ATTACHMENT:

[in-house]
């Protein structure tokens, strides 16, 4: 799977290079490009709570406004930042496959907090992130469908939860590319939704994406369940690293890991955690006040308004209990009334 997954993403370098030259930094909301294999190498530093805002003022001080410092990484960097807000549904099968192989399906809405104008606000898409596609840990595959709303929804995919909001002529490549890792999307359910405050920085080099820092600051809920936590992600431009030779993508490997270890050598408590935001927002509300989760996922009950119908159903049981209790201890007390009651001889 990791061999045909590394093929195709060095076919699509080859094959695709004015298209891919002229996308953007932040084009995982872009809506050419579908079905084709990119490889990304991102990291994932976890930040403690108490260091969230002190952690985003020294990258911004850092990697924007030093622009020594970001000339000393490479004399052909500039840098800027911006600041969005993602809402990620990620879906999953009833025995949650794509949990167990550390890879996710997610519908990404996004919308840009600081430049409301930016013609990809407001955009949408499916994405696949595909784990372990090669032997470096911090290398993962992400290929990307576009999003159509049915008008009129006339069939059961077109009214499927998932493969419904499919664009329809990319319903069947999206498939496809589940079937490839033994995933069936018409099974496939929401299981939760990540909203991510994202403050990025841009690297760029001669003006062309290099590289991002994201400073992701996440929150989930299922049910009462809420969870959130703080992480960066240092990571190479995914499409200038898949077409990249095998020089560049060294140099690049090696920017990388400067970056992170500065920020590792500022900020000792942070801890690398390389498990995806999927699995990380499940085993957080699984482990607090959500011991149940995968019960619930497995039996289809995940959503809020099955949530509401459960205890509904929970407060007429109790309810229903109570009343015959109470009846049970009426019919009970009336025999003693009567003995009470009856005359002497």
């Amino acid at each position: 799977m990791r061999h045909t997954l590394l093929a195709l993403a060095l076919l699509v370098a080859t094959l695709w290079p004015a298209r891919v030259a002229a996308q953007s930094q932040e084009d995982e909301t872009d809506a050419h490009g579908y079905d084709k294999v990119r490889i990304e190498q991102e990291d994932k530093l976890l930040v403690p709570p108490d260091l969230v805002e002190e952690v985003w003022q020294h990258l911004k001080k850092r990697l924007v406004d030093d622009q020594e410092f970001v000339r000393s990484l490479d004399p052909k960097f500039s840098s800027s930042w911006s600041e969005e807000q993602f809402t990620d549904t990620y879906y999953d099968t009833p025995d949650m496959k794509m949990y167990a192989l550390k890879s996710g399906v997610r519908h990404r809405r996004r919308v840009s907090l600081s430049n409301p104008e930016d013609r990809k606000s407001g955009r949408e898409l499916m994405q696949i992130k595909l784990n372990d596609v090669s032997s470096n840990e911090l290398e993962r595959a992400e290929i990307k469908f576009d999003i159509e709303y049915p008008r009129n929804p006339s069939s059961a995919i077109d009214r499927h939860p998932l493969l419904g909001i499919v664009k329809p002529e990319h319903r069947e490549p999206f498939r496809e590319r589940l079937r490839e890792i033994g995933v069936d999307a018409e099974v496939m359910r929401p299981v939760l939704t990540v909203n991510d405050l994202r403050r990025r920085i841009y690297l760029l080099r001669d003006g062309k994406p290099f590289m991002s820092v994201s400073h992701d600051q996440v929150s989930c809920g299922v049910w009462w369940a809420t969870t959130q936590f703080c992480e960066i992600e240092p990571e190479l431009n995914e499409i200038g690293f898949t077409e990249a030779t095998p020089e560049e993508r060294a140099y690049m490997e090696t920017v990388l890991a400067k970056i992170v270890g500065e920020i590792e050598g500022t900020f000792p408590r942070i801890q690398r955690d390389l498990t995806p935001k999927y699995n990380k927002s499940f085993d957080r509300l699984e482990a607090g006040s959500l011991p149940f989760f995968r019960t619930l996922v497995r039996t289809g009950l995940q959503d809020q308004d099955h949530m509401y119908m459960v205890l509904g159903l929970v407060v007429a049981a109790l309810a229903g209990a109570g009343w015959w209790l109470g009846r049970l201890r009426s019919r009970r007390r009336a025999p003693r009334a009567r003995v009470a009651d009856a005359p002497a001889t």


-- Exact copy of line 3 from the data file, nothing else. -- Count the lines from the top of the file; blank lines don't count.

């Amino acid at each position: 799977m990791r061999h045909t997954l590394l093929a195709l993403a060095l076919l699509v370098a080859t094959l695709w290079p004015a298209r891919v030259a002229a996308q953007s930094q932040e084009d995982e909301t872009d809506a050419h490009g579908y079905d084709k294999v990119r490889i990304e190498q991102e990291d994932k530093l976890l930040v403690p709570p108490d260091l969230v805002e002190e952690v985003w003022q020294h990258l911004k001080k850092r990697l924007v406004d030093d622009q020594e410092f970001v000339r000393s990484l490479d004399p052909k960097f500039s840098s800027s930042w911006s600041e969005e807000q993602f809402t990620d549904t990620y879906y999953d099968t009833p025995d949650m496959k794509m949990y167990a192989l550390k890879s996710g399906v997610r519908h990404r809405r996004r919308v840009s907090l600081s430049n409301p104008e930016d013609r990809k606000s407001g955009r949408e898409l499916m994405q696949i992130k595909l784990n372990d596609v090669s032997s470096n840990e911090l290398e993962r595959a992400e290929i990307k469908f576009d999003i159509e709303y049915p008008r009129n929804p006339s069939s059961a995919i077109d009214r499927h939860p998932l493969l419904g909001i499919v664009k329809p002529e990319h319903r069947e490549p999206f498939r496809e590319r589940l079937r490839e890792i033994g995933v069936d999307a018409e099974v496939m359910r929401p299981v939760l939704t990540v909203n991510d405050l994202r403050r990025r920085i841009y690297l760029l080099r001669d003006g062309k994406p290099f590289m991002s820092v994201s400073h992701d600051q996440v929150s989930c809920g299922v049910w009462w369940a809420t969870t959130q936590f703080c992480e960066i992600e240092p990571e190479l431009n995914e499409i200038g690293f898949t077409e990249a030779t095998p020089e560049e993508r060294a140099y690049m490997e090696t920017v990388l890991a400067k970056i992170v270890g500065e920020i590792e050598g500022t900020f000792p408590r942070i801890q690398r955690d390389l498990t995806p935001k999927y699995n990380k927002s499940f085993d957080r509300l699984e482990a607090g006040s959500l011991p149940f989760f995968r019960t619930l996922v497995r039996t289809g009950l995940q959503d809020q308004d099955h949530m509401y119908m459960v205890l509904g159903l929970v407060v007429a049981a109790l309810a229903g209990a109570g009343w015959w209790l109470g009846r049970l201890r009426s019919r009970r007390r009336a025999p003693r009334a009567r003995v009470a009651d009856a005359p002497a001889t």